Choosing A Software Application Resource

Choosing A Software Application Resource



Choosing a​ software application resource
Use the​ right tool for the​ job is​ a​ good motto for software sourcing .​
There are several options for software sourcing these days .​
In-house development,​ software packages,​ domestic outsourcing,​ offshore outsourcing,​ and application service providers (ASPs) are all possible sources for software applications .​
All have their place in​ a​ software sourcing strategy .​
But they are not all equally suited to​ all tasks .​
Industry experience shows that in-house development and purchased software packages are the​ pillars of​ software sourcing .​
The rest are niche solutions .​
Results from my company's latest survey,​ Strategic Trends in​ Information Technology,​ show that 50% of​ existing production applications were delivered by in-house development,​ 46% by purchased packages,​ 3% by domestic outsourcing,​ almost 1% by ASPs,​ and less than 1% by offshore outsourcing.
These results surprise many people who see them .​
All of​ the​ attention lavished on​ outsourcing and ASPs has given most people the​ impression that there has been a​ stampede to​ those sources .​
The reality is​ that the​ outsourcing and ASP markets continue to​ grow but their contribution to​ the​ total base of​ installed software is​ small .​
In-house development and purchased software packages are the​ leading software sources for good reason .​
At the​ top of​ the​ list is​ commitment .​
Employees know that their success depends on​ corporate success .​
They know they need to​ deliver the​ application to​ support the​ company-and they are emotionally committed to​ doing so .​
There is​ no substitute for this intimate connection between project success and personal success .​
Even projects that use contractors or​ other outsiders get the​ benefit of​ this commitment as​ long as​ responsibility for project success remains within the​ company.
Company knowledge is​ another powerful element of​ internal projects .​
Employees know a​ lot about the​ company .​
They know the​ products and they know how the​ company operates .​
Most importantly,​ they understand company culture .​
They understand it​ because they are part of​ it .​
Not only does this help get things done,​ it​ also helps determine what is​ important and what's not.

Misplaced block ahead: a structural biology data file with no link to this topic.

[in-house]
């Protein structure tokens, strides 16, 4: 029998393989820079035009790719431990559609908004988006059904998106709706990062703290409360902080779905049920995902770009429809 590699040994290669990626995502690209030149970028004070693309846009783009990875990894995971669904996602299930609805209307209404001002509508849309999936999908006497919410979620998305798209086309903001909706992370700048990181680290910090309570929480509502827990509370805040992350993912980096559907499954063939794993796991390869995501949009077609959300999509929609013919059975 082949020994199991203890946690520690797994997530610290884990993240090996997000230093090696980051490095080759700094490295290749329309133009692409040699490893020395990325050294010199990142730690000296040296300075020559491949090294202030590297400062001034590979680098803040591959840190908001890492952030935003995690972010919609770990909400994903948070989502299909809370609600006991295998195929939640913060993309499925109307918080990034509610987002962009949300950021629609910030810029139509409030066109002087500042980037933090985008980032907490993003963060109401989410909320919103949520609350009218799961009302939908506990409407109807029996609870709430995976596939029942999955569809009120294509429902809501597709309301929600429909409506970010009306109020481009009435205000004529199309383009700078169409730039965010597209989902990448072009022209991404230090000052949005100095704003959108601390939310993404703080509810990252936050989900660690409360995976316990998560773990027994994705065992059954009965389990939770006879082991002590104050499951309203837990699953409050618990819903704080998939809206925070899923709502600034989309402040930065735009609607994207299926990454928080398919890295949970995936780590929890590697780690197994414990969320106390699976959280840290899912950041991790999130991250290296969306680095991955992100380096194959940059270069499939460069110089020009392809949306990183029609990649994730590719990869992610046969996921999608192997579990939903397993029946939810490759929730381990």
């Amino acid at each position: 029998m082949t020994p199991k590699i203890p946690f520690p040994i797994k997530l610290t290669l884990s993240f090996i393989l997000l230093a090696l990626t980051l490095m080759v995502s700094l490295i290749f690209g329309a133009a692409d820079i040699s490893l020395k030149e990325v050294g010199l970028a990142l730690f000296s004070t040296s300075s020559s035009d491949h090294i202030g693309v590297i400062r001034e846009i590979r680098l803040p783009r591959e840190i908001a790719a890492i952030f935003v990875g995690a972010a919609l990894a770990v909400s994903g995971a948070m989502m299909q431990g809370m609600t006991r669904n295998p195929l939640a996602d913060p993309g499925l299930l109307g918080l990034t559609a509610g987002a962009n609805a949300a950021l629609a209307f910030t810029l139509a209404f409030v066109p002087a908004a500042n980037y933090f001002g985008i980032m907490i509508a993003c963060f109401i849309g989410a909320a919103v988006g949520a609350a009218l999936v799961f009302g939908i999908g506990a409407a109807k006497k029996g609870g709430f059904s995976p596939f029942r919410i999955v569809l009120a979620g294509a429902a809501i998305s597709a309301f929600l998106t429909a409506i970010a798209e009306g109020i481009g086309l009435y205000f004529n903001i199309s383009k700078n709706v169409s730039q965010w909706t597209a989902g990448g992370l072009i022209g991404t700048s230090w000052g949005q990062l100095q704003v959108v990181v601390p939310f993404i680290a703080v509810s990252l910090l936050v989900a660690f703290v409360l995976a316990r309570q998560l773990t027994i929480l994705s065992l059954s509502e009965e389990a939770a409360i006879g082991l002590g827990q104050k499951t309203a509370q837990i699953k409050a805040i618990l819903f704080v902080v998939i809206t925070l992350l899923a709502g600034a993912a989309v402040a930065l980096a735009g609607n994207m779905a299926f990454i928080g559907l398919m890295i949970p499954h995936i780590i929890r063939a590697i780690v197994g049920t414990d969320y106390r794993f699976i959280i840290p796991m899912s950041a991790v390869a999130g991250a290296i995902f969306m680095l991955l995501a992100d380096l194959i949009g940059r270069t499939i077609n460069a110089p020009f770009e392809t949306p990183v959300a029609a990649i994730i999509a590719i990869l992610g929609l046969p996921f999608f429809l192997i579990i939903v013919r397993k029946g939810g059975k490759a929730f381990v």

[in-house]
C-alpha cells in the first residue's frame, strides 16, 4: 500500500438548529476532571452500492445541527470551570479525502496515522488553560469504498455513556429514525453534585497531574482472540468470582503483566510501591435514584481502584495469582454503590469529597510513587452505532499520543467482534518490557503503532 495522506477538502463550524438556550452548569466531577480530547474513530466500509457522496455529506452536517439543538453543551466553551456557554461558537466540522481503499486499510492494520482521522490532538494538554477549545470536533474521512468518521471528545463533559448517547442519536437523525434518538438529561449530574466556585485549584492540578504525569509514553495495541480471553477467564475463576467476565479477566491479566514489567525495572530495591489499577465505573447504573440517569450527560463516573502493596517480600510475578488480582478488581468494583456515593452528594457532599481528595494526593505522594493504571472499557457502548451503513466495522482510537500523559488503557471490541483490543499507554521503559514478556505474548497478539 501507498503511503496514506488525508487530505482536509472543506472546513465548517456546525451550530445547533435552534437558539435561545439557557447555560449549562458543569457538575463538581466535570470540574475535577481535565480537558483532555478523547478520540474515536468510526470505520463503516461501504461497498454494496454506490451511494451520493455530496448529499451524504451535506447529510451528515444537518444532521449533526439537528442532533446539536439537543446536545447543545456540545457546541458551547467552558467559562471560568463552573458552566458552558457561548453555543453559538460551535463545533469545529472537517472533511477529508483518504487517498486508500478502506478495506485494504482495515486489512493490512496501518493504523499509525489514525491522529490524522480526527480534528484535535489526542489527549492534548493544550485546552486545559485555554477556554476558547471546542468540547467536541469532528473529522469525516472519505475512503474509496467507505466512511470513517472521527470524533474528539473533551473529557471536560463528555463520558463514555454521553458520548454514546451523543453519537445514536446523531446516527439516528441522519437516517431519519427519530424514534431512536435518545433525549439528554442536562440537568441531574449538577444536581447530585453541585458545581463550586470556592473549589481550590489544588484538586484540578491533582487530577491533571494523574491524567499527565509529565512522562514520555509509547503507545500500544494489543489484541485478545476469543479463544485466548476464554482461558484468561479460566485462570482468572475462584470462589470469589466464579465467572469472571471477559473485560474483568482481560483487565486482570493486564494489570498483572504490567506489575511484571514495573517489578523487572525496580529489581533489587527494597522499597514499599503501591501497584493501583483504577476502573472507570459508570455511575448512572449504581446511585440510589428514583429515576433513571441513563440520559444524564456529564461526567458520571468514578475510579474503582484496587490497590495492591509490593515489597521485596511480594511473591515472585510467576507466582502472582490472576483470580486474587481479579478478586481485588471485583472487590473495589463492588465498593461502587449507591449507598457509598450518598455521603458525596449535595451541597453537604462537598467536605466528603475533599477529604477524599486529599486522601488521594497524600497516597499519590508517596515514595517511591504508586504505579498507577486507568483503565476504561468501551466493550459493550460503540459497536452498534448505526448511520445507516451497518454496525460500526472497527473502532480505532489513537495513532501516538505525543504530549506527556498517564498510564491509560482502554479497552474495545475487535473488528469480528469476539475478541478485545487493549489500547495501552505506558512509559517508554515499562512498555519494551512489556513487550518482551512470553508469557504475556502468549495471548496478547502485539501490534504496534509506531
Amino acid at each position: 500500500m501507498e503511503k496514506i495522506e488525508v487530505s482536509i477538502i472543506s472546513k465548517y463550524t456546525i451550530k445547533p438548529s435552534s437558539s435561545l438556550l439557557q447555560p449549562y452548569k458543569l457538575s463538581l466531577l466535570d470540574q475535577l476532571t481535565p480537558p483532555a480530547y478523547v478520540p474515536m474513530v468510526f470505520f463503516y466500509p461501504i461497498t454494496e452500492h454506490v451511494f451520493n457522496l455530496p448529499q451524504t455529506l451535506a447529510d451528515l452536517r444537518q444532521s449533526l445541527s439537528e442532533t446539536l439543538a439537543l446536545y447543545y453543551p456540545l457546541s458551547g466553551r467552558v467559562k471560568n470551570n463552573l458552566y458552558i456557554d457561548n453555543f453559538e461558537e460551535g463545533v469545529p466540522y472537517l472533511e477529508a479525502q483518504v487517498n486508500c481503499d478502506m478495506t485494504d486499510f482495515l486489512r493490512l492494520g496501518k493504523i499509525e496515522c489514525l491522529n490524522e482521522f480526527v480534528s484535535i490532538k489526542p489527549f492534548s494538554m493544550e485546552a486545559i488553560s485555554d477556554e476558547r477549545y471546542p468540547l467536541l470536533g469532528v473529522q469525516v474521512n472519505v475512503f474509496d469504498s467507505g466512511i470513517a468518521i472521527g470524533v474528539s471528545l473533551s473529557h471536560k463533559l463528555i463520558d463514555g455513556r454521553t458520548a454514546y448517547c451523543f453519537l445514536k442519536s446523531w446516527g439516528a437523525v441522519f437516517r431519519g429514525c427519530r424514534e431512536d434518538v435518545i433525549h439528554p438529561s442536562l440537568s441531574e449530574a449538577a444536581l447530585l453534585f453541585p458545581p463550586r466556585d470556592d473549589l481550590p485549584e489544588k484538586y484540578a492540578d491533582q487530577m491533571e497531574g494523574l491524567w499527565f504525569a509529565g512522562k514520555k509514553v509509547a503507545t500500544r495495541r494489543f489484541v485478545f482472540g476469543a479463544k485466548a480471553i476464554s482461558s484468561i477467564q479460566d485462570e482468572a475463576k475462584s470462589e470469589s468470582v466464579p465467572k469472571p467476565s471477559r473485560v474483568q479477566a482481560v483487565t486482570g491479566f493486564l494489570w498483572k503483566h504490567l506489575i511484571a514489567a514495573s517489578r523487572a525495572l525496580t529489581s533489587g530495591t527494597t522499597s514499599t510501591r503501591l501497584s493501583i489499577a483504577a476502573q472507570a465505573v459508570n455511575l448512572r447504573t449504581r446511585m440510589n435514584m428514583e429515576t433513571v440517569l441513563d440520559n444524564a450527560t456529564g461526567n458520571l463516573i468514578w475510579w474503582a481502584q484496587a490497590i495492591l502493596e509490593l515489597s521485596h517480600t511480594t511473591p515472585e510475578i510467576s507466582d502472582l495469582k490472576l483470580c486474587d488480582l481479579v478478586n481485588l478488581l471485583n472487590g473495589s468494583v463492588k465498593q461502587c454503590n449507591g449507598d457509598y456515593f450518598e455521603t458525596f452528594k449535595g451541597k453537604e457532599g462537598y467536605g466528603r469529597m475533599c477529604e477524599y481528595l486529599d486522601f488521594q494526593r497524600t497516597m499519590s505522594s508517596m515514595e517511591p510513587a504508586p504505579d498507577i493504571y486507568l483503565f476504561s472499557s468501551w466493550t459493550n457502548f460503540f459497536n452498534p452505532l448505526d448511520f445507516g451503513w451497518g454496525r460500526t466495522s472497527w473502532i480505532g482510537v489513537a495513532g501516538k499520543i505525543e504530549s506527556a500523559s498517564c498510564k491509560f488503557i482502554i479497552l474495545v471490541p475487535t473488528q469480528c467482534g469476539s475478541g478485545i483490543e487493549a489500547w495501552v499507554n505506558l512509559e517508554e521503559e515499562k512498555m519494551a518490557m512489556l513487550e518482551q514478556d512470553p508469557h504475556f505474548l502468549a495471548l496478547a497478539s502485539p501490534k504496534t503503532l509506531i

Physical proximity is​ another asset of​ most internal projects .​
Developers and users are close enough to​ each other to​ have regular face-to-face meetings .​
And they often have informal contact too-the classic coffee-pot bull-session,​ for example .​
All of​ this promotes better personal relationships that,​ in​ turn,​ promote better project results .​
Internal projects have a​ lot going for them .​
It's no wonder that so much software has been delivered that way.
So what is​ the​ big argument in​ favor of​ outsourcing and ASPs over in-house development and purchased packages?
Cost,​ less financial cost .​
Quality,​ time to​ market,​ and other arguments are sometimes made,​ too,​ but day in​ and day out,​ the​ big argument in​ favor of​ outsourcing and ASPs is​ cost.
Cost is​ a​ powerful argument,​ but before any financial benefit is​ realized outsourcing and ASPs have to​ overcome major obstacles .​
The obstacles they face are exactly contrary to​ the​ strengths of​ internal projects.
Instead of​ employee dedication,​ we have the​ vendor's dedication to​ making a​ profit .​
Not an​ insignificant factor to​ be sure,​ but not the​ same as​ an​ employee's personal interest in​ project success.
All company knowledge that is​ important to​ the​ project,​ both factual and cultural,​ must be transferred from employees to​ the​ vendor .​
The more complex or​ unusual the​ application,​ the​ more difficult it​ becomes to​ transfer all knowledge.
The vendor is​ not part of​ the​ culture .​
The vendor is​ always an​ outsider,​ at​ least to​ some extent .​
This makes it​ difficult for the​ vendor to​ know the​ subtleties that can make the​ difference between success and failure .​
It can even make it​ difficult to​ communicate less-subtle knowledge.
Distance makes regular face-to-face meetings between developers and users rare on​ many outsourced projects .​
On some offshore outsourcing projects there may be no such meetings .​
a​ representative of​ the​ outsourcer meets with company representatives and relays information to​ developers,​ who remain offshore .​
Distance also complicates simple communication like phone calls,​ when team members have to​ struggle with eight-,​ ten-,​ or​ twelve-hour time differences.
All of​ these things can be overcome,​ or​ at​ least managed,​ but external projects have trouble competing directly with internal projects .​
The implication of​ this is​ that internal and external projects are not suited for the​ same types of​ projects .​
The more commodity-like the​ project the​ better suited it​ is​ for external development .​
The more unique-which usually means the​ more critical to​ corporate success-the better suited it​ is​ for internal development .​
This can also be applied within a​ large project by contracting out for the​ simple functions and using internal development for the​ subtle or​ complex functions.
If there is​ any trick to​ software sourcing,​ it​ is​ to​ ignore the​ hype and focus on​ the​ job at​ hand .​
Then it's just a​ matter of​ using the​ right tool for the​ job.




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